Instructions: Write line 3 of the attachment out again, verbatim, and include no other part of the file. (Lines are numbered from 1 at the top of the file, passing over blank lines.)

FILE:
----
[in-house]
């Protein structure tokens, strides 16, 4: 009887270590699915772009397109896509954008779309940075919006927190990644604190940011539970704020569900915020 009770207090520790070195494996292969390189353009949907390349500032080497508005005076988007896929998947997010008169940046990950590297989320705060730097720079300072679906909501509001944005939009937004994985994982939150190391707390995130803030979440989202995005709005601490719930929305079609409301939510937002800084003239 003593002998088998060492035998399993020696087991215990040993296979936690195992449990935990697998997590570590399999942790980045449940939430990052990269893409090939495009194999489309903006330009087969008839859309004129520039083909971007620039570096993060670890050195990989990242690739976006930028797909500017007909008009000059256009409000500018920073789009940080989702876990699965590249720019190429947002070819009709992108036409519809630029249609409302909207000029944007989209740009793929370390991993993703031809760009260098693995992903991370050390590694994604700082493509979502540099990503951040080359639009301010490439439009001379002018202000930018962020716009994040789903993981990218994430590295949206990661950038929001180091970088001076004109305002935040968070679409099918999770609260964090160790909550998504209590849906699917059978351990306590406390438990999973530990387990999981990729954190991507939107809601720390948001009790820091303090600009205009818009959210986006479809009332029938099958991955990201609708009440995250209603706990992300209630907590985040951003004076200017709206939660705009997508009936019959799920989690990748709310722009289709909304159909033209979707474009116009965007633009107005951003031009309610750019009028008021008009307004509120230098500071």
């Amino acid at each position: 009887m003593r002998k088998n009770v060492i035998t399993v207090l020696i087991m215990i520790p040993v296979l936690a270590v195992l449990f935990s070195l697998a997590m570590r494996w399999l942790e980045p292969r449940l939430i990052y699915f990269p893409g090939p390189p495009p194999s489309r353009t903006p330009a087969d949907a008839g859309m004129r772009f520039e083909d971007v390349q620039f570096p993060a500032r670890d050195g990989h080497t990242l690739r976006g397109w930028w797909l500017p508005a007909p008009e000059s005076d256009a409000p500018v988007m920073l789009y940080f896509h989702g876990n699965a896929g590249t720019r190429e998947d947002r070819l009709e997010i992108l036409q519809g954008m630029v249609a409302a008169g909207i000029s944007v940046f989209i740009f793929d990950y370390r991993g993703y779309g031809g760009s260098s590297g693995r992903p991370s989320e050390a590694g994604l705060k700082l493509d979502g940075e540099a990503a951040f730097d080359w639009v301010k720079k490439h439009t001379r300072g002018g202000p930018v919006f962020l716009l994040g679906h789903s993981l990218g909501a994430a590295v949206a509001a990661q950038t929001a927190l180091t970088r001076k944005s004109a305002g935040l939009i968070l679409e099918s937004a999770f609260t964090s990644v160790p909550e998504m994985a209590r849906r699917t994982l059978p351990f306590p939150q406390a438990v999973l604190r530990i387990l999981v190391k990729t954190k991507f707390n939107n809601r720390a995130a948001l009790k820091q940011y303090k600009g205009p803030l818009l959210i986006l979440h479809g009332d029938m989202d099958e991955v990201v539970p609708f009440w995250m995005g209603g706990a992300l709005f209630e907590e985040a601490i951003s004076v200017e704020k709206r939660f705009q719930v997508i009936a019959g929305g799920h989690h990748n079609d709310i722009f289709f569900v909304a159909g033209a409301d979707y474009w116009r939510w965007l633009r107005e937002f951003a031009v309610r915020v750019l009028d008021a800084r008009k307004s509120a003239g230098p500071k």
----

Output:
């Amino acid at each position: 009887m003593r002998k088998n009770v060492i035998t399993v207090l020696i087991m215990i520790p040993v296979l936690a270590v195992l449990f935990s070195l697998a997590m570590r494996w399999l942790e980045p292969r449940l939430i990052y699915f990269p893409g090939p390189p495009p194999s489309r353009t903006p330009a087969d949907a008839g859309m004129r772009f520039e083909d971007v390349q620039f570096p993060a500032r670890d050195g990989h080497t990242l690739r976006g397109w930028w797909l500017p508005a007909p008009e000059s005076d256009a409000p500018v988007m920073l789009y940080f896509h989702g876990n699965a896929g590249t720019r190429e998947d947002r070819l009709e997010i992108l036409q519809g954008m630029v249609a409302a008169g909207i000029s944007v940046f989209i740009f793929d990950y370390r991993g993703y779309g031809g760009s260098s590297g693995r992903p991370s989320e050390a590694g994604l705060k700082l493509d979502g940075e540099a990503a951040f730097d080359w639009v301010k720079k490439h439009t001379r300072g002018g202000p930018v919006f962020l716009l994040g679906h789903s993981l990218g909501a994430a590295v949206a509001a990661q950038t929001a927190l180091t970088r001076k944005s004109a305002g935040l939009i968070l679409e099918s937004a999770f609260t964090s990644v160790p909550e998504m994985a209590r849906r699917t994982l059978p351990f306590p939150q406390a438990v999973l604190r530990i387990l999981v190391k990729t954190k991507f707390n939107n809601r720390a995130a948001l009790k820091q940011y303090k600009g205009p803030l818009l959210i986006l979440h479809g009332d029938m989202d099958e991955v990201v539970p609708f009440w995250m995005g209603g706990a992300l709005f209630e907590e985040a601490i951003s004076v200017e704020k709206r939660f705009q719930v997508i009936a019959g929305g799920h989690h990748n079609d709310i722009f289709f569900v909304a159909g033209a409301d979707y474009w116009r939510w965007l633009r107005e937002f951003a031009v309610r915020v750019l009028d008021a800084r008009k307004s509120a003239g230098p500071k």